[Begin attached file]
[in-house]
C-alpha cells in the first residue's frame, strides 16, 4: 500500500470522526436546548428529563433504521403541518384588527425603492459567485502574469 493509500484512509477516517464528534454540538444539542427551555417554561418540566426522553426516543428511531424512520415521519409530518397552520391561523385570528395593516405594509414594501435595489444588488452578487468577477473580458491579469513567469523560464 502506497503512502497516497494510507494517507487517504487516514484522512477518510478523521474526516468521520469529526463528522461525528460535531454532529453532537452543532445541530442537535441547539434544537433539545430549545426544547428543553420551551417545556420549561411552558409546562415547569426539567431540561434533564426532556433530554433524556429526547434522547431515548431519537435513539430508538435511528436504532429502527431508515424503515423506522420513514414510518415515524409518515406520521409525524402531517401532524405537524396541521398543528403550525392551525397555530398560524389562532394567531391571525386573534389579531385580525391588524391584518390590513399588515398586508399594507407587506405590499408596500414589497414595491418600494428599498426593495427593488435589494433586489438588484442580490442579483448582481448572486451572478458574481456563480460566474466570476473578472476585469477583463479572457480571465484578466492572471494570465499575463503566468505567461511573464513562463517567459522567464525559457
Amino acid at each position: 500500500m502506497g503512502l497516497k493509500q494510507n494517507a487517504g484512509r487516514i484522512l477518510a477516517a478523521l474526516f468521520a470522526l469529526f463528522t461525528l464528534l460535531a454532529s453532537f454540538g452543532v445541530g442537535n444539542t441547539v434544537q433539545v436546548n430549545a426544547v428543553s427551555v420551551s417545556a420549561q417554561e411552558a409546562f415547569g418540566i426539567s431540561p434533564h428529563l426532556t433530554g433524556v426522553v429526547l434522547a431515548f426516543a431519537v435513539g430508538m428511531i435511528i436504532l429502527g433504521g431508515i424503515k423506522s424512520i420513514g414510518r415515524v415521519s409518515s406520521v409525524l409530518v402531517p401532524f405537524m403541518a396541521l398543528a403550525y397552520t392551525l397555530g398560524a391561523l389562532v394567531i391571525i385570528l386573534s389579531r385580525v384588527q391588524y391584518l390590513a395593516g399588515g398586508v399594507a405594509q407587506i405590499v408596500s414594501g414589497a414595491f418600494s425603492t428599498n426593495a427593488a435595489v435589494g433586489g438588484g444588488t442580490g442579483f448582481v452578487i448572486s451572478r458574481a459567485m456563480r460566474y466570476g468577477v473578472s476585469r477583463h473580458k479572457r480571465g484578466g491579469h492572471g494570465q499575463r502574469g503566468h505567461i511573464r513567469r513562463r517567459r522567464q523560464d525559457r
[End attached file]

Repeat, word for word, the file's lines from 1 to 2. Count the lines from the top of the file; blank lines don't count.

[in-house]
C-alpha cells in the first residue's frame, strides 16, 4: 500500500470522526436546548428529563433504521403541518384588527425603492459567485502574469 493509500484512509477516517464528534454540538444539542427551555417554561418540566426522553426516543428511531424512520415521519409530518397552520391561523385570528395593516405594509414594501435595489444588488452578487468577477473580458491579469513567469523560464 502506497503512502497516497494510507494517507487517504487516514484522512477518510478523521474526516468521520469529526463528522461525528460535531454532529453532537452543532445541530442537535441547539434544537433539545430549545426544547428543553420551551417545556420549561411552558409546562415547569426539567431540561434533564426532556433530554433524556429526547434522547431515548431519537435513539430508538435511528436504532429502527431508515424503515423506522420513514414510518415515524409518515406520521409525524402531517401532524405537524396541521398543528403550525392551525397555530398560524389562532394567531391571525386573534389579531385580525391588524391584518390590513399588515398586508399594507407587506405590499408596500414589497414595491418600494428599498426593495427593488435589494433586489438588484442580490442579483448582481448572486451572478458574481456563480460566474466570476473578472476585469477583463479572457480571465484578466492572471494570465499575463503566468505567461511573464513562463517567459522567464525559457